If you’ve read this blog at all on Pickens Technical College’s website (which is where you are now, probably) you know that PTC offers top-notch occupational training and education for students who want to get into their dream career. Students interested in media and communication, human services, the healthcare system, transportation, engineering and more can get the education they need through hands-on training and classroom instruction to prepare them for work in their chosen field.
One common complaint that many students at PTC have voiced is that there is no culinary program. More students than ever are getting interested in becoming a professional chef or cook thanks to the rise of culinary shows and their parents keeping HGTV on their television sets constantly at home. Personally, I think the rise in attention on world-class chefs on their sometimes-hokey television shows is a good thing. By highlighting the skills and the lives of people like Anthony Bourdain, more young people around the United States are discovering their own talent in the kitchen and are beginning to think of culinary as a viable, even fun career. (It’s too late for me to discover any talent whatsoever in the kitchen).
The desire in many more young people than ever to get into professional culinary has led to a demand for more occupational training and education in cooking. And of course, PTC is here to satisfy this demand with a new culinary program. This new program will feature instruction by a highly experienced and skilled chef on the foundations of cooking and how to make it in the increasingly competitive world of professional chefs. Here are a few of these foundations you can expect to learn all about in this new professional culinary class at PTC:
Mise en place.
Likely the first lesson you’ll learn in culinary class, this French phrase (there are many such phrases in culinary studies—the French like to cook) translates to “everything in place.” This is essentially the due diligence you’ll have to perform as a chef: organization of equipment, gathering of the right ingredients, preparing all ingredients, portioning, etc.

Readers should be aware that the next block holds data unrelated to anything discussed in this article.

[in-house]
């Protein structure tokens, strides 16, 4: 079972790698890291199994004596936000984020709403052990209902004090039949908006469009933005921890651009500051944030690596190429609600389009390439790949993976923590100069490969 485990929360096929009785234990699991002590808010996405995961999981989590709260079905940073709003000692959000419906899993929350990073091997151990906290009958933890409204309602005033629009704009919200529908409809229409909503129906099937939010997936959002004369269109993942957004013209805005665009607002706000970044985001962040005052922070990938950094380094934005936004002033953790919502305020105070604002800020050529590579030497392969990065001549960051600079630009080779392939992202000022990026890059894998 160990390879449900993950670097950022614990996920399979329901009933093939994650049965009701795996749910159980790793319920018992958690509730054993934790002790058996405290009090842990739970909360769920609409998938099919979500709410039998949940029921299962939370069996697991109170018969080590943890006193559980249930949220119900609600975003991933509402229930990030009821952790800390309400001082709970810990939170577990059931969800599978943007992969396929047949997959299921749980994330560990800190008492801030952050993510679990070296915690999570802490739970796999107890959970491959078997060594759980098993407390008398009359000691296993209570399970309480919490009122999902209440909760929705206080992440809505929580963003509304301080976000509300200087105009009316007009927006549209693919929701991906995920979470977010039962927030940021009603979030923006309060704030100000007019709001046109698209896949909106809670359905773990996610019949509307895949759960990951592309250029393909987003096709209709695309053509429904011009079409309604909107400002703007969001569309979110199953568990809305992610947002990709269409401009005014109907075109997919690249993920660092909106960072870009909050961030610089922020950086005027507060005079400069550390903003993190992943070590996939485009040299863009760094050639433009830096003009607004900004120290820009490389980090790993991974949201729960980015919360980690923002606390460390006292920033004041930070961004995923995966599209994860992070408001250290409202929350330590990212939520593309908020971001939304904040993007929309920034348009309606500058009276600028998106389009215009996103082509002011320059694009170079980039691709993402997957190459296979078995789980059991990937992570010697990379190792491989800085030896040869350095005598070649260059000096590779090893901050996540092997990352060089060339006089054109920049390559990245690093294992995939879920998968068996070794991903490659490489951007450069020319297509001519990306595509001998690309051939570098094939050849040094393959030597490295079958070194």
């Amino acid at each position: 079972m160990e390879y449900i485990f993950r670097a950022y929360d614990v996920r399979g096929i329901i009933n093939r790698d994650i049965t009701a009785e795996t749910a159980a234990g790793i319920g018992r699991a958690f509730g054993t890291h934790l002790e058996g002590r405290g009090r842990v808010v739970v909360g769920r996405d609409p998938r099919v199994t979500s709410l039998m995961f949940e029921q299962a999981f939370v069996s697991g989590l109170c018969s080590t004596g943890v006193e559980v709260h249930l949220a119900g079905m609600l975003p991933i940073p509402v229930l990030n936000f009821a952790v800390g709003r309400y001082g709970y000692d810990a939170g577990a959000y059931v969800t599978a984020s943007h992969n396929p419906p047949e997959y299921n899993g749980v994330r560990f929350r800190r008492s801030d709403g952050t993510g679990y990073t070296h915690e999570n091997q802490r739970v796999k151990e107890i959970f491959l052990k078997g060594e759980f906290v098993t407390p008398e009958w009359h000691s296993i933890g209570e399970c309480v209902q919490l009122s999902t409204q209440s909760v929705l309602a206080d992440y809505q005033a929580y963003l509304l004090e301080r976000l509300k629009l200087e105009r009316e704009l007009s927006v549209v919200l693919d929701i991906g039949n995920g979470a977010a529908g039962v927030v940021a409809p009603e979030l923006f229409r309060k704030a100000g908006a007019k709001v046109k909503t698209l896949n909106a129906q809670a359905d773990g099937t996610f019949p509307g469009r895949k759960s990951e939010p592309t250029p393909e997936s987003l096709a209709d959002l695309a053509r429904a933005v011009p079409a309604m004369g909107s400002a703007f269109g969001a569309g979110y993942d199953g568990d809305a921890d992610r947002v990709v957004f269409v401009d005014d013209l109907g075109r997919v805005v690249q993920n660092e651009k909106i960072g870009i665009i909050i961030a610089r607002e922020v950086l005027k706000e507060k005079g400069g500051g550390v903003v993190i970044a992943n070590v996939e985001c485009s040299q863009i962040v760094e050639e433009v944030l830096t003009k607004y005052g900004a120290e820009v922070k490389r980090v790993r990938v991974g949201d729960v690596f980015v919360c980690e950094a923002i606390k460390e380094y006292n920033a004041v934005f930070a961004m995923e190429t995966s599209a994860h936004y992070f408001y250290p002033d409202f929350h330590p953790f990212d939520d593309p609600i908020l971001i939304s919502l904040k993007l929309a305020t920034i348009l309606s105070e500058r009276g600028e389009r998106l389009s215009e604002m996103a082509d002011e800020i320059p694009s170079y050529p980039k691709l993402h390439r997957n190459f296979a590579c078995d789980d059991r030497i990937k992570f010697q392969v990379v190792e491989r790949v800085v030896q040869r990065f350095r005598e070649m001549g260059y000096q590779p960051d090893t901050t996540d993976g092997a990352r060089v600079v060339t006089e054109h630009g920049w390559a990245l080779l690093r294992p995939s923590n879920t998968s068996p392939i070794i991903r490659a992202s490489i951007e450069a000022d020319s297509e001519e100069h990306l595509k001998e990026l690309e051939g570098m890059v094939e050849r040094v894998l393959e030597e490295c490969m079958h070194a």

This French phrase refers to the basic elements of most stocks, sauces, and flavorings… for everything. It’s a simple foundation for many dishes in French cuisine and used by chefs all over the world. Mirepoix (meer-pwa) consists of 25% carrot, 25% celery, and 50% onion. I may have just given away the first week of instruction. That’s why I’m not a professor at PTC.
The foundational flavors of culinary are like the Primary Colors of the culinary world. Similar to different colors complementing each other, different foundational flavors typically go well with each other in different combinations. At PTC’s new culinary program, you’ll learn which flavors go with which and how to bring them out artistically in different dishes.
If you want to be a professional chef or cook, start with a professional culinary class taught at PTC. Look for new class offerings in the coming semesters on PTC’s website to learn more.